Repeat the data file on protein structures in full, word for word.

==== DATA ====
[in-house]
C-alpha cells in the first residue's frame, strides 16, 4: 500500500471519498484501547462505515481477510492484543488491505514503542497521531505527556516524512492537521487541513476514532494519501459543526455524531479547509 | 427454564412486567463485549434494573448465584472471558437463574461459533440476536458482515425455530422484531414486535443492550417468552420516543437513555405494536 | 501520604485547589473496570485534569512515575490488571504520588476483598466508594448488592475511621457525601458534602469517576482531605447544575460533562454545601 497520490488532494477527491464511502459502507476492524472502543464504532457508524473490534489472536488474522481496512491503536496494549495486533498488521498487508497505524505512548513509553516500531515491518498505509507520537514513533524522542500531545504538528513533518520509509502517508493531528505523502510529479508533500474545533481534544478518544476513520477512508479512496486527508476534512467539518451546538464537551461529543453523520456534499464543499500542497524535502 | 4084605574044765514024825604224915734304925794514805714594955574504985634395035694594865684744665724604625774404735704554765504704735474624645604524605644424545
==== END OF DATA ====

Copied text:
[in-house]
C-alpha cells in the first residue's frame, strides 16, 4: 500500500471519498484501547462505515481477510492484543488491505514503542497521531505527556516524512492537521487541513476514532494519501459543526455524531479547509 | 427454564412486567463485549434494573448465584472471558437463574461459533440476536458482515425455530422484531414486535443492550417468552420516543437513555405494536 | 501520604485547589473496570485534569512515575490488571504520588476483598466508594448488592475511621457525601458534602469517576482531605447544575460533562454545601 497520490488532494477527491464511502459502507476492524472502543464504532457508524473490534489472536488474522481496512491503536496494549495486533498488521498487508497505524505512548513509553516500531515491518498505509507520537514513533524522542500531545504538528513533518520509509502517508493531528505523502510529479508533500474545533481534544478518544476513520477512508479512496486527508476534512467539518451546538464537551461529543453523520456534499464543499500542497524535502 | 4084605574044765514024825604224915734304925794514805714594955574504985634395035694594865684744665724604625774404735704554765504704735474624645604524605644424545